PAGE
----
CIM Vancouver 2002
W Scott Dunbar, Malcolm Scoble,
Abstract Several mining operations are currently evaluating the feasibility of changing their mining method to Block Caving. There will also be several deep low-grade ore bodies that will face the need to go underground in the near future. There are two main reasons why Block Caving is attractive: firstly, it offers the lowest operating costs amongst all the mining methods; and secondly, it is truly a massive mining method, offering the highest potential production capacity. Despite its longstanding popularity, there are still significant components of the method that are not clearly understood. Also, the lack of availability of key geomechanic information still presents a major obstacle to developing mine planning and production scheduling.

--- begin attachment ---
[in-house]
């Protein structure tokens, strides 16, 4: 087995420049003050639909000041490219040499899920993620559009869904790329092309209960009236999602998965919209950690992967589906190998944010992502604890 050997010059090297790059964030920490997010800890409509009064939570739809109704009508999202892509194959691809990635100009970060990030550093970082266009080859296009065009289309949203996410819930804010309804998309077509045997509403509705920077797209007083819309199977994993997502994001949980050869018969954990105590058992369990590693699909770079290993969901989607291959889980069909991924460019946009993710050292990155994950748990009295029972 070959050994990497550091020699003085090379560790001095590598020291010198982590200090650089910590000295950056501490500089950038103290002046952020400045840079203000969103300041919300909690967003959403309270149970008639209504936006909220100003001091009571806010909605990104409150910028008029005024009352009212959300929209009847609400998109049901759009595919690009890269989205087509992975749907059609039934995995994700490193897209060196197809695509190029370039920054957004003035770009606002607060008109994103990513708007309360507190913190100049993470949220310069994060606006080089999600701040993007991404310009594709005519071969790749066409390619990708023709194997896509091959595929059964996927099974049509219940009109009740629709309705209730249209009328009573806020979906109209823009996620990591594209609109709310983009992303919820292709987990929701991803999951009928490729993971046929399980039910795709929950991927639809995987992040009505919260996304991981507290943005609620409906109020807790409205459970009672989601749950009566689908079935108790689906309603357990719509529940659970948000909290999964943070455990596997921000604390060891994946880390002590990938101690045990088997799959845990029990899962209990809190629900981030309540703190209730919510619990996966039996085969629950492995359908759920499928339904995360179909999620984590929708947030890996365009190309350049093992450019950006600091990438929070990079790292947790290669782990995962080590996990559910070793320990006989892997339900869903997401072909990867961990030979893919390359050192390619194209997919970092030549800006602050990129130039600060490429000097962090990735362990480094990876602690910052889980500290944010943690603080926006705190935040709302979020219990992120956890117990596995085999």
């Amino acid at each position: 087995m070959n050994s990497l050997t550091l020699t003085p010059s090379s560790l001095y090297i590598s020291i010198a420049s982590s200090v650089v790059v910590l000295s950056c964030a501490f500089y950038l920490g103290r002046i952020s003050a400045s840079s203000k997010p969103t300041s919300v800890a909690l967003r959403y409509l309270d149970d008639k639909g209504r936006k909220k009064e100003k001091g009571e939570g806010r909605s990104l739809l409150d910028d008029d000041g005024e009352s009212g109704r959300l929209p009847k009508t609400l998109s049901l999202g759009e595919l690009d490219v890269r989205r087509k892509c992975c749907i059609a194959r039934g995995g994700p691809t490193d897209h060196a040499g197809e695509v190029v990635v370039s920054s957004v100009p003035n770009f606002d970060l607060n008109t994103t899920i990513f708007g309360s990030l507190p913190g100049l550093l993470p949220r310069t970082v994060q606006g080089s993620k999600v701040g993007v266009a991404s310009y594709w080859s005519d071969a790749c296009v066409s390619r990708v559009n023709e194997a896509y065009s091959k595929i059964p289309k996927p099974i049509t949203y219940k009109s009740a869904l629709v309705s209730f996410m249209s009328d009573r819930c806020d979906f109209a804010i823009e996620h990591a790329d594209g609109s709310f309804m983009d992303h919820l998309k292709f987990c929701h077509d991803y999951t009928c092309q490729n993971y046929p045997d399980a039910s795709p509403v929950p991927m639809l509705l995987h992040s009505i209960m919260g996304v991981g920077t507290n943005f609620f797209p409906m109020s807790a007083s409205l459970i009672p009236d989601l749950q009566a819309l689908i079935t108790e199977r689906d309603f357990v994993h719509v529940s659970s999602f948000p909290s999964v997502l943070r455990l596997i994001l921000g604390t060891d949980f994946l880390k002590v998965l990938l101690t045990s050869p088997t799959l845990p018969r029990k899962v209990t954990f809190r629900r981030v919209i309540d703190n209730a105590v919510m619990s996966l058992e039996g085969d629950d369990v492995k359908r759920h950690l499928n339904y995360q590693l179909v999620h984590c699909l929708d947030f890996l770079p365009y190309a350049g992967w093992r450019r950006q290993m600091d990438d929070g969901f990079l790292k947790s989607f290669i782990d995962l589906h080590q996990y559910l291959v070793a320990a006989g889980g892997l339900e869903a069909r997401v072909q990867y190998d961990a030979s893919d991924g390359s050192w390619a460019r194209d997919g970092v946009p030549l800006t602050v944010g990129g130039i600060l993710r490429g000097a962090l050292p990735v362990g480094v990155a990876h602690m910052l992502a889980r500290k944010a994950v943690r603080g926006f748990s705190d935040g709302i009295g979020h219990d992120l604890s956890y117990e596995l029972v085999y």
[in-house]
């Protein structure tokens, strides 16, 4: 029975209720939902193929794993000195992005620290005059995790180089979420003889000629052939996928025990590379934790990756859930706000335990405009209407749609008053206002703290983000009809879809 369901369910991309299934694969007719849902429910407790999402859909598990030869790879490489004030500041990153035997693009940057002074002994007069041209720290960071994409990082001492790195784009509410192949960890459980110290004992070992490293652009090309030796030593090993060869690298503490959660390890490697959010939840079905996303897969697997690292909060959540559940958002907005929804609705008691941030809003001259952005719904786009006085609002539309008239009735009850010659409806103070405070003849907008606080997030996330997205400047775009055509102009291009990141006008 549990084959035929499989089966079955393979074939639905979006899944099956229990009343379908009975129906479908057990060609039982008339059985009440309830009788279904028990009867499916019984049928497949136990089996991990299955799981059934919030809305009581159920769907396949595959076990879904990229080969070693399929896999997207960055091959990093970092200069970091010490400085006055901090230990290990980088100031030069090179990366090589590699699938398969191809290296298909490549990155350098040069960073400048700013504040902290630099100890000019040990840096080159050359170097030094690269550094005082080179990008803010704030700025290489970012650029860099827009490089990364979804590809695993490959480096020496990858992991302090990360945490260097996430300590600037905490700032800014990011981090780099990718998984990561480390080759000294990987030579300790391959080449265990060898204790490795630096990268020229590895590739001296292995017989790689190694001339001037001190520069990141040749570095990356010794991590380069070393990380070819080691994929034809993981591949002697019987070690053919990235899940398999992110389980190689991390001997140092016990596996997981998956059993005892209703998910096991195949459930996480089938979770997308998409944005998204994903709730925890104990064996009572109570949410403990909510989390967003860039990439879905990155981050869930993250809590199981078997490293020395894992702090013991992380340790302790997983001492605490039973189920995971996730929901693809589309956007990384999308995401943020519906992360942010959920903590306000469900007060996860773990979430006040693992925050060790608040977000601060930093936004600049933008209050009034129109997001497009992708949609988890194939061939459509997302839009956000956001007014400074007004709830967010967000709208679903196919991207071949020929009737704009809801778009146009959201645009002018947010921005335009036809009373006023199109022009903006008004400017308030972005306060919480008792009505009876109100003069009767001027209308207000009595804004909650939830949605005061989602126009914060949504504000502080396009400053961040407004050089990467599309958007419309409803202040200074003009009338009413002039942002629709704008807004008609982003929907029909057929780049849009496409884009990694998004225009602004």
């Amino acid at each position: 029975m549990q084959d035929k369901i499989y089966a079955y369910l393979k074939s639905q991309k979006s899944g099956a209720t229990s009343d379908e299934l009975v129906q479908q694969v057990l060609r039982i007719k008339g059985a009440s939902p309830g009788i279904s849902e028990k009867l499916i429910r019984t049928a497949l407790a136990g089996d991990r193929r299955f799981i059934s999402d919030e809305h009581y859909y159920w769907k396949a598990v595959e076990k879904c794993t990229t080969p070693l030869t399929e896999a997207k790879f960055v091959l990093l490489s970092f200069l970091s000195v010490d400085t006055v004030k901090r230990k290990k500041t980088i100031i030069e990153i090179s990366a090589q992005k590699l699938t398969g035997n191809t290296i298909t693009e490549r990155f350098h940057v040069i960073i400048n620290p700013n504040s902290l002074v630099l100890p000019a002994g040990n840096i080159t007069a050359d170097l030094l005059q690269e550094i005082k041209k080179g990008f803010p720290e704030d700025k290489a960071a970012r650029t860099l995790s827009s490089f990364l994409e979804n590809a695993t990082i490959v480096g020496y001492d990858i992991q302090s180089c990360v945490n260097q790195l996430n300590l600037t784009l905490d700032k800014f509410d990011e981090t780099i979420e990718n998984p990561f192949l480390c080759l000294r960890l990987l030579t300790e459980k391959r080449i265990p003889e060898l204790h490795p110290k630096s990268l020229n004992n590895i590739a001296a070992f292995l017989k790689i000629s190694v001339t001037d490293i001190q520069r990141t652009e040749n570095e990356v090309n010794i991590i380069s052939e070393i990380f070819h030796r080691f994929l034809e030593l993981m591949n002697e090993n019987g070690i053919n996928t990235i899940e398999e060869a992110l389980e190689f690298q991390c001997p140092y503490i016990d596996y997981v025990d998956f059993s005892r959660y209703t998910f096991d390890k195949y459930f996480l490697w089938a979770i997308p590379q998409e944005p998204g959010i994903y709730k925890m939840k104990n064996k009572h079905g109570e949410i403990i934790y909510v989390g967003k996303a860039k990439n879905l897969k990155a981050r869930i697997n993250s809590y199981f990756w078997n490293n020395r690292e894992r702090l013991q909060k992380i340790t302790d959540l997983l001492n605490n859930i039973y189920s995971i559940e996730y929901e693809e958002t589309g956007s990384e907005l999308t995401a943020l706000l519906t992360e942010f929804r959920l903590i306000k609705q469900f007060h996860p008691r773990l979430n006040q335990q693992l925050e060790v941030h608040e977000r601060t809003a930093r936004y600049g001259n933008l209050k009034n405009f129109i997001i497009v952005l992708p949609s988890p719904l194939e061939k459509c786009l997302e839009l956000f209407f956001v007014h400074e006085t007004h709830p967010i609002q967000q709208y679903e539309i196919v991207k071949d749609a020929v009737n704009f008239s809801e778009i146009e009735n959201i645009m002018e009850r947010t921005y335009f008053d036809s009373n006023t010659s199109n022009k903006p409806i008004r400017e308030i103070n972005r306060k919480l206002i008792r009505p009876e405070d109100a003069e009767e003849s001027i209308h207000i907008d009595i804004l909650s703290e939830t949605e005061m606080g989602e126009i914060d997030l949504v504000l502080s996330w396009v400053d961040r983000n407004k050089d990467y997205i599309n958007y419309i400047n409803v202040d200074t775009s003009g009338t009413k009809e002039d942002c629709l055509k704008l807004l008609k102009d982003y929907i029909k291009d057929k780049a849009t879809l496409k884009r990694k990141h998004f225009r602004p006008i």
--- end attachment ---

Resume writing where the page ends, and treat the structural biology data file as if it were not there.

Geomechanics parameters must be fully integrated in the mine planning process due to the fact that in block cave they would define overall fragmentation and productivity. Geomechanical parameters will condition the way that a block caves and the way that material is drawn from the draw points. Key issues in block caving such as cavability, fragmentation, stresses can make block cave one of the most productive and lowest mining methods

Block cave mining method is a good example where the ore body is related to design and mine planning. The concepts of dilution, draw control as well as sequence definition are reviewed in this paper to illustrate the concept.
Keywords: Underground mining, Rock mechanics, Draw control, Cavability, Mine planning, Block caving
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